To say that the West’s involvement in Libya was all about oil was always far too simplistic. For any country to commit military force, a number of people must conclude that this is necessary. Each will have their own reasons, each a number of justifications. No war has one cause, no bombing a single explanation. Simple stories are how we all understand that world, but they are not how it works.

That does not mean that oil wasn’t a factor. And as one chapter of this exchange draws to a close, the next is likely to show us just how much our oil companies have to gain from this venture. After coalition forces took Baghdad, they prioritised securing the safety of the oil wells – famously leaving the museums – and people – to their fate. Over the next few years, our governments worked hard to force through a rapid privatisation of the oil industry – doing everything they could to ensure that it was our companies, rather than the Iraqi people, who benefited from the sale of Iraq’s plentiful crude.

Similarly, after the fall of apartheid in South Africa, the ANC’s promises to nationalise assets were negotiated away amidst the celebration of the collapse of the racist government. To this day, despite the democratic reforms, economic apartheid is far from abolished. Or as the Soviet Union collapsed, the Russian economy was handed – at the insistence of the IMF – to oligarchs. Which hasn’t exactly gone well. These stories are, of course, all documented in Naomi Klein’s book “The Shock Doctrine” – which tells story after story of corporations circling like vultures, then pouncing at a time of national emergency or crisis, robbing countries of their wealth.

Of course, the situation in Libya isn’t exactly the same as it was in Iraq, or in South Africa, or in Russia. But it is similar enough: a new government of some sort will emerge. Will it be a Gaddafi-lite style regime – now, without the Gaddafi? Will it consist of some kind of liberalish democracish elite? Will the country plunge back into civil war? Will it be some new enlightened truly democratic state? No one can know yet for sure, and I certainly don’t know at all. But I am pretty sure of this. For a while, there will be chaos. It might be a couple of days. It could well be a few months – or longer. Large Western oil companies will be deperate to take advantage of that chaos to ensure long term access to as much of the Libyan oil reserve as possible, for the lowest possible cost.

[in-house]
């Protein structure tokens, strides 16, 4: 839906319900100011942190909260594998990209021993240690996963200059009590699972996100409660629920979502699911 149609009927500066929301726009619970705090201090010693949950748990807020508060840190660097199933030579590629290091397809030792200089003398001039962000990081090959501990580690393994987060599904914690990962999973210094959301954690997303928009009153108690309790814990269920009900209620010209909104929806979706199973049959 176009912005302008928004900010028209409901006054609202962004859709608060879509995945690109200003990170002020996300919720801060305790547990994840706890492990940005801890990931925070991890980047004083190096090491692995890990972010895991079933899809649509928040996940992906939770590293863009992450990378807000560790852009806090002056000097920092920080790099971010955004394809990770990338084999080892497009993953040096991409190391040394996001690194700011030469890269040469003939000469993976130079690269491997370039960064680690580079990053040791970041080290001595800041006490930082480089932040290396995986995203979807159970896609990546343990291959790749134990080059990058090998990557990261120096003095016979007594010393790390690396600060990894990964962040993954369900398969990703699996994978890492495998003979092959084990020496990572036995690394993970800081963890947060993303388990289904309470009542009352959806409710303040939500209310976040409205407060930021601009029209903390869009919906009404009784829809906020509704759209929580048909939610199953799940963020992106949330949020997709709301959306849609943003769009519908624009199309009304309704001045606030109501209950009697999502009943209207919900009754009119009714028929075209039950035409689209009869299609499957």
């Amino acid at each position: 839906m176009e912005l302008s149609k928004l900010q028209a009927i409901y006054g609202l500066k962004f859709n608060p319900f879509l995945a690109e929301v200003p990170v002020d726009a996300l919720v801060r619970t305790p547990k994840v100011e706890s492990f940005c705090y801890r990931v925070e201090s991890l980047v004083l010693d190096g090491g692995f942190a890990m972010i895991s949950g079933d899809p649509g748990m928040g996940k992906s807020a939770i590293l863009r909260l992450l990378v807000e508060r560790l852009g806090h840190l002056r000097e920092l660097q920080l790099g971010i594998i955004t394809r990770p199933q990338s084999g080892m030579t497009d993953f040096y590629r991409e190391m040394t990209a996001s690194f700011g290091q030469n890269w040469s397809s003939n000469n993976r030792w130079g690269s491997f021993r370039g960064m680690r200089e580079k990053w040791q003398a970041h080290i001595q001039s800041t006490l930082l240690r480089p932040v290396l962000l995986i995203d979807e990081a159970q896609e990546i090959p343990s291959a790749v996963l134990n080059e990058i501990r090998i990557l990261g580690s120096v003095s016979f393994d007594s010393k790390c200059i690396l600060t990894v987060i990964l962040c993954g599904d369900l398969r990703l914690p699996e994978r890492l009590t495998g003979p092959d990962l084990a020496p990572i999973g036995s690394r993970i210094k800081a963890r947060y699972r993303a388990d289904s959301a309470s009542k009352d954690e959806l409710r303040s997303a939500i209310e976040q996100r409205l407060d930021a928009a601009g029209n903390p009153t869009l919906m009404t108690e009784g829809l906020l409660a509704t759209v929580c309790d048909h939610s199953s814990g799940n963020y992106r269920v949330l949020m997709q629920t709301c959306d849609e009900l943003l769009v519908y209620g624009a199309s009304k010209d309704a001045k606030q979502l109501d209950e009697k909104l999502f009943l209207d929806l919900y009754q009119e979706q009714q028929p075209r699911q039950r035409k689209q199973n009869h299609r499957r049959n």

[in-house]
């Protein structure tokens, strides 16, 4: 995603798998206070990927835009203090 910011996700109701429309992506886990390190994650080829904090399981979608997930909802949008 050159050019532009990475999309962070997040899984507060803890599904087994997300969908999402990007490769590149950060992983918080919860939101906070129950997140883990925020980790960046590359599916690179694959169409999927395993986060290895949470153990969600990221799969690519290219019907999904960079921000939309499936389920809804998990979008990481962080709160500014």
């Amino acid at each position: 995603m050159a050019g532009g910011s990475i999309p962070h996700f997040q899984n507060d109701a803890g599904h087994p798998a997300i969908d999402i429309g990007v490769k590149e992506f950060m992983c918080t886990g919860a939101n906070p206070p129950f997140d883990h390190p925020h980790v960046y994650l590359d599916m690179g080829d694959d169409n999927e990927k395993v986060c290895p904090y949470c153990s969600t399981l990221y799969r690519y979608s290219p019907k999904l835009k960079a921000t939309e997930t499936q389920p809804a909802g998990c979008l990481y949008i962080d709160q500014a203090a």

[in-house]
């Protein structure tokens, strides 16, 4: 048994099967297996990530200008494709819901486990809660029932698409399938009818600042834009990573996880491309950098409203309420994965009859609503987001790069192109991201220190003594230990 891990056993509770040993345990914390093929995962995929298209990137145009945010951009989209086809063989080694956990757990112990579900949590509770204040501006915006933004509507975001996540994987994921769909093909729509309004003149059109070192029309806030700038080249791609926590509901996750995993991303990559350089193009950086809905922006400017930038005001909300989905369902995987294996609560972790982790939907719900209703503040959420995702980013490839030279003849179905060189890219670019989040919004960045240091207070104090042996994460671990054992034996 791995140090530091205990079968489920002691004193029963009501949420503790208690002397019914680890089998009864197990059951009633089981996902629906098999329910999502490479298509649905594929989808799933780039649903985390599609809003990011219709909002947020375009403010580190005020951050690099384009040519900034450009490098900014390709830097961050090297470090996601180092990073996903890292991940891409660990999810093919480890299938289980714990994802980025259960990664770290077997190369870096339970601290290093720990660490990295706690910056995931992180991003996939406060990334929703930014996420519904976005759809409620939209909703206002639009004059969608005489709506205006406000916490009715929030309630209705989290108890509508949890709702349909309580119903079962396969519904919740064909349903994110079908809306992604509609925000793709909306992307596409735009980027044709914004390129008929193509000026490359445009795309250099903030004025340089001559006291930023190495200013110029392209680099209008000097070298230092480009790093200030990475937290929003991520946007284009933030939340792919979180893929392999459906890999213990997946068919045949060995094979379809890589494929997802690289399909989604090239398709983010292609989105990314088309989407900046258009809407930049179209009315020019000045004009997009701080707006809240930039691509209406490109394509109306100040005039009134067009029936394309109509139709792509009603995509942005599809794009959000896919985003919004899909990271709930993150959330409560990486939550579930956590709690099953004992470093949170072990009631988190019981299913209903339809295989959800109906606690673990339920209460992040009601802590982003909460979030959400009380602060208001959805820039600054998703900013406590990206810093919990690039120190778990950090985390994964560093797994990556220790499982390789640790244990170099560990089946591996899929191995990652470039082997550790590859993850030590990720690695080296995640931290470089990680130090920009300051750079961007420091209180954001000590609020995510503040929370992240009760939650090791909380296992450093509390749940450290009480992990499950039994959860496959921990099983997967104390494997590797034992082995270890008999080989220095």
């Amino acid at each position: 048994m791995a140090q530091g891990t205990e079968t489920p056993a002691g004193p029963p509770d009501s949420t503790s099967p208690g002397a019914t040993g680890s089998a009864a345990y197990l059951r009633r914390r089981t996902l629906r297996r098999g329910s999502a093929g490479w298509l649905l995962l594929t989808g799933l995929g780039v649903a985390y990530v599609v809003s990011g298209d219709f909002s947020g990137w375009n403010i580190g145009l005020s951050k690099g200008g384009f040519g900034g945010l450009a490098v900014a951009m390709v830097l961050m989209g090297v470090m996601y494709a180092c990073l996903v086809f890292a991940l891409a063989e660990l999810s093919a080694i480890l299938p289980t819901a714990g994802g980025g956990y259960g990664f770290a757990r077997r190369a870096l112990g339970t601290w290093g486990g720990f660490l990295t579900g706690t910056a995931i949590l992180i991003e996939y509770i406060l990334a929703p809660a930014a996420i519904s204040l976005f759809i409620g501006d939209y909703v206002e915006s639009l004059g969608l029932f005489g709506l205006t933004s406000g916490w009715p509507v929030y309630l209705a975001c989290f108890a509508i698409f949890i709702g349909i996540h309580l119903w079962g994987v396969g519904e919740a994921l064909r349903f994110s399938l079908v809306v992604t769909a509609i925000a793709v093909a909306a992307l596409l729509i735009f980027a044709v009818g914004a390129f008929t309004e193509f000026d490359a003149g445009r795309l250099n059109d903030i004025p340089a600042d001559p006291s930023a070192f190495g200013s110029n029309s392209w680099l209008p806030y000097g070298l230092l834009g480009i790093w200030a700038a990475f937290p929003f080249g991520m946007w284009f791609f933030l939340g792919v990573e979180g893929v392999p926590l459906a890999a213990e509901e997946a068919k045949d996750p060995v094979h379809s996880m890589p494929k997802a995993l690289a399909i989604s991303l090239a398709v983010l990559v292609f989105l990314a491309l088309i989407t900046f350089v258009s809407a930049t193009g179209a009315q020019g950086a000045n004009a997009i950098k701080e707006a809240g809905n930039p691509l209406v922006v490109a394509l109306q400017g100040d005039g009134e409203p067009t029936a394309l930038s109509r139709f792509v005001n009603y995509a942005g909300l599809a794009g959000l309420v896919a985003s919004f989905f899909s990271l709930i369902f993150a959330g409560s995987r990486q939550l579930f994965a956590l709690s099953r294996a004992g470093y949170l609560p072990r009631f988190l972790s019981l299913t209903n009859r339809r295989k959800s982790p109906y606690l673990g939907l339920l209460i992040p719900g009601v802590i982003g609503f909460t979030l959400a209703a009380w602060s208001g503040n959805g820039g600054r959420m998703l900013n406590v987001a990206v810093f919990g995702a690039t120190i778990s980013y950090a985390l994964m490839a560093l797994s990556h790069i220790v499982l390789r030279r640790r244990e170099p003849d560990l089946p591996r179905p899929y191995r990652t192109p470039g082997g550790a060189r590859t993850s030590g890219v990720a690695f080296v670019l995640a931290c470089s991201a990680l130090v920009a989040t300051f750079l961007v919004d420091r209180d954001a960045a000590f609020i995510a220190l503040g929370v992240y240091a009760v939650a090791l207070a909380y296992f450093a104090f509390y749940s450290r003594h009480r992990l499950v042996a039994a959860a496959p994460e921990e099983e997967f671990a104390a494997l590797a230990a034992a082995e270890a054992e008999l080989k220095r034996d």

And so we must resist them – until the people of Libya have decided how they wish to manage their resources – and until they have a mechanism in place to decide this properly – we cannot allow Western oil companies to take advantage of the tumult of transition. And we must also insist that just as debts incurred under dictators must not be charged to the liberating governments who overthrew those dictators, the oil companies whose contracts helped prop up the dictator should not have the right to assume that their contracts will be maintained. We cannot at the same time say that Gaddafi was a mad and corrupt and murderous leader, and that the people who have just overthrown him will be bound to the contracts that he signed without the consent of his people.

Of course, I would rather they left the stuff in the ground. And failing that, I think it should be nationalised and used to fund world leading public services. But these are no more decisions for me to make than they are decisions for the Pentagon, IMF, or BP. The Libyian people must choose their fate, and we must ensure that, whilst they do so, our companies aren’t stealing what’s left of their wealth. It’s been a tough few days, months, and decades for Libya. Let’s make sure we don’t allow Western companies to revert to type, and kick them as they begin to stand up.

Adam Ramsay

About Adam Ramsay

Adam is Co-Editor of Open Democracy UK and a green activist based in Edinburgh. He co-founded Bright Green in 2010.